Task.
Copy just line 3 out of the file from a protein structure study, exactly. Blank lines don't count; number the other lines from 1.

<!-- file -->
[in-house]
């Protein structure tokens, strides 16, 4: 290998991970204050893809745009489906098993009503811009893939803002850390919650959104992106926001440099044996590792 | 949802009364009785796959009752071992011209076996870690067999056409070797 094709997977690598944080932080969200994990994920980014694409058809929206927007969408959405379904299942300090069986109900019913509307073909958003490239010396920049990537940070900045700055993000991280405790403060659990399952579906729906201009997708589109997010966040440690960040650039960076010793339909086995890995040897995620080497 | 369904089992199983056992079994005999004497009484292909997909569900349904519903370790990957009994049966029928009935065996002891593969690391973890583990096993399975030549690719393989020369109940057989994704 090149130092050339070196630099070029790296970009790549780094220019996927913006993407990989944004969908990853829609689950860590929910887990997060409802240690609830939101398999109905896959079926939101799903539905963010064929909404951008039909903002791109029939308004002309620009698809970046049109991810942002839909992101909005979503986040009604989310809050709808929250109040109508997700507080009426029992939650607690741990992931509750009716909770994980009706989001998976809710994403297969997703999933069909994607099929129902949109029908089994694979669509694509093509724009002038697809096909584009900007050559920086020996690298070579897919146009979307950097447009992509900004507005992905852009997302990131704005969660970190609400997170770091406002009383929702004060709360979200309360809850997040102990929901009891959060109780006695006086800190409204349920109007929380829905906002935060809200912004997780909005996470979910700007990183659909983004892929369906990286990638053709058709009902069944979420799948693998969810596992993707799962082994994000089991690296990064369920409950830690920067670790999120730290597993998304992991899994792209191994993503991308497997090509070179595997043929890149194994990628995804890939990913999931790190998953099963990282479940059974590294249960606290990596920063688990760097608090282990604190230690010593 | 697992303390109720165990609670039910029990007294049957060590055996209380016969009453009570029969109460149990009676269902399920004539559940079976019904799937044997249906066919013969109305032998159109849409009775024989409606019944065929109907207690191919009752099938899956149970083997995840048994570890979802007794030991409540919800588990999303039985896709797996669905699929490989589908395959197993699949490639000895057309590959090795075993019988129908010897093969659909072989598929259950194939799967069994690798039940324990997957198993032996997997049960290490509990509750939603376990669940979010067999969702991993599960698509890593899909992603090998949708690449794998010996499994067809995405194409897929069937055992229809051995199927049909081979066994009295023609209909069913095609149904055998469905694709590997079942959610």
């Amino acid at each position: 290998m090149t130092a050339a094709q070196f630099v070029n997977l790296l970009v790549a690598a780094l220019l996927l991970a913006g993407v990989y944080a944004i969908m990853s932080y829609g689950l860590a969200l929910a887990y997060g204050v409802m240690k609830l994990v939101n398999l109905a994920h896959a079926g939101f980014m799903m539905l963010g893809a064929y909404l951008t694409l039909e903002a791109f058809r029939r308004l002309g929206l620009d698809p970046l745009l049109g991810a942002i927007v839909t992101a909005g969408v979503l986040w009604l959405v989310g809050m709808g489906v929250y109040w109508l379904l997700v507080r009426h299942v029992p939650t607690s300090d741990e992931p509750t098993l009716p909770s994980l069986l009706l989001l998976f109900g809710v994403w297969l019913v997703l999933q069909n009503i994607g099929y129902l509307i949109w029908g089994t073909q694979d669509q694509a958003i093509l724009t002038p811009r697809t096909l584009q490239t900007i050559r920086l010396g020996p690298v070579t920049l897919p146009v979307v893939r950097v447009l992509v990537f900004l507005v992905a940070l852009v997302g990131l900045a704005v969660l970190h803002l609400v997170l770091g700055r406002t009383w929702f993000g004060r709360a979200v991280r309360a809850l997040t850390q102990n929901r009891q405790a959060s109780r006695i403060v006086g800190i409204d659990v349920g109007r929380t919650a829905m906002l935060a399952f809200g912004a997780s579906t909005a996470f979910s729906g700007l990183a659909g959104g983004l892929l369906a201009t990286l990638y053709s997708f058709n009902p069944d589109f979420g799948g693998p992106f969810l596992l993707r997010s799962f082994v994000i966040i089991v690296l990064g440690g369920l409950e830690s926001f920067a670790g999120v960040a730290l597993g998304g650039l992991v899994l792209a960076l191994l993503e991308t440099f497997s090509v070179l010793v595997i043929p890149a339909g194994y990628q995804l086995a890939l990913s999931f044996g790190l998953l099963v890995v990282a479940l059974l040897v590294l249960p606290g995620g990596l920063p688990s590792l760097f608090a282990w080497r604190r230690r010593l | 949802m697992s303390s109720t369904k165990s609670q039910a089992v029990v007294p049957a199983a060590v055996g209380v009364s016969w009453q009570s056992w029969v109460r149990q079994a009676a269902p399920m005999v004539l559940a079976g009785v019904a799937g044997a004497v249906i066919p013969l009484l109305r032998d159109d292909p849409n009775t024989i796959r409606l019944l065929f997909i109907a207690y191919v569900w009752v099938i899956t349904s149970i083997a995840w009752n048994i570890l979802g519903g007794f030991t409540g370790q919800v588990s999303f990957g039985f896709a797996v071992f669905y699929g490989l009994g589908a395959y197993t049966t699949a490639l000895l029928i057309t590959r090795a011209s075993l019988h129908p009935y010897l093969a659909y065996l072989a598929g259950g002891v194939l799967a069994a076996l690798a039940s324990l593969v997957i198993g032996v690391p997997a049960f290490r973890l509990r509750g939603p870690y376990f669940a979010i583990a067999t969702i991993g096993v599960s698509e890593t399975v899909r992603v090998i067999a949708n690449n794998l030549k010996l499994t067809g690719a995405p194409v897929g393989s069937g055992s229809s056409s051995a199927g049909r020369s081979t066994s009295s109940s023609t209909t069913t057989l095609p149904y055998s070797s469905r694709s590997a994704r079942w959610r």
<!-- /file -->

């Amino acid at each position: 290998m090149t130092a050339a094709q070196f630099v070029n997977l790296l970009v790549a690598a780094l220019l996927l991970a913006g993407v990989y944080a944004i969908m990853s932080y829609g689950l860590a969200l929910a887990y997060g204050v409802m240690k609830l994990v939101n398999l109905a994920h896959a079926g939101f980014m799903m539905l963010g893809a064929y909404l951008t694409l039909e903002a791109f058809r029939r308004l002309g929206l620009d698809p970046l745009l049109g991810a942002i927007v839909t992101a909005g969408v979503l986040w009604l959405v989310g809050m709808g489906v929250y109040w109508l379904l997700v507080r009426h299942v029992p939650t607690s300090d741990e992931p509750t098993l009716p909770s994980l069986l009706l989001l998976f109900g809710v994403w297969l019913v997703l999933q069909n009503i994607g099929y129902l509307i949109w029908g089994t073909q694979d669509q694509a958003i093509l724009t002038p811009r697809t096909l584009q490239t900007i050559r920086l010396g020996p690298v070579t920049l897919p146009v979307v893939r950097v447009l992509v990537f900004l507005v992905a940070l852009v997302g990131l900045a704005v969660l970190h803002l609400v997170l770091g700055r406002t009383w929702f993000g004060r709360a979200v991280r309360a809850l997040t850390q102990n929901r009891q405790a959060s109780r006695i403060v006086g800190i409204d659990v349920g109007r929380t919650a829905m906002l935060a399952f809200g912004a997780s579906t909005a996470f979910s729906g700007l990183a659909g959104g983004l892929l369906a201009t990286l990638y053709s997708f058709n009902p069944d589109f979420g799948g693998p992106f969810l596992l993707r997010s799962f082994v994000i966040i089991v690296l990064g440690g369920l409950e830690s926001f920067a670790g999120v960040a730290l597993g998304g650039l992991v899994l792209a960076l191994l993503e991308t440099f497997s090509v070179l010793v595997i043929p890149a339909g194994y990628q995804l086995a890939l990913s999931f044996g790190l998953l099963v890995v990282a479940l059974l040897v590294l249960p606290g995620g990596l920063p688990s590792l760097f608090a282990w080497r604190r230690r010593l | 949802m697992s303390s109720t369904k165990s609670q039910a089992v029990v007294p049957a199983a060590v055996g209380v009364s016969w009453q009570s056992w029969v109460r149990q079994a009676a269902p399920m005999v004539l559940a079976g009785v019904a799937g044997a004497v249906i066919p013969l009484l109305r032998d159109d292909p849409n009775t024989i796959r409606l019944l065929f997909i109907a207690y191919v569900w009752v099938i899956t349904s149970i083997a995840w009752n048994i570890l979802g519903g007794f030991t409540g370790q919800v588990s999303f990957g039985f896709a797996v071992f669905y699929g490989l009994g589908a395959y197993t049966t699949a490639l000895l029928i057309t590959r090795a011209s075993l019988h129908p009935y010897l093969a659909y065996l072989a598929g259950g002891v194939l799967a069994a076996l690798a039940s324990l593969v997957i198993g032996v690391p997997a049960f290490r973890l509990r509750g939603p870690y376990f669940a979010i583990a067999t969702i991993g096993v599960s698509e890593t399975v899909r992603v090998i067999a949708n690449n794998l030549k010996l499994t067809g690719a995405p194409v897929g393989s069937g055992s229809s056409s051995a199927g049909r020369s081979t066994s009295s109940s023609t209909t069913t057989l095609p149904y055998s070797s469905r694709s590997a994704r079942w959610r």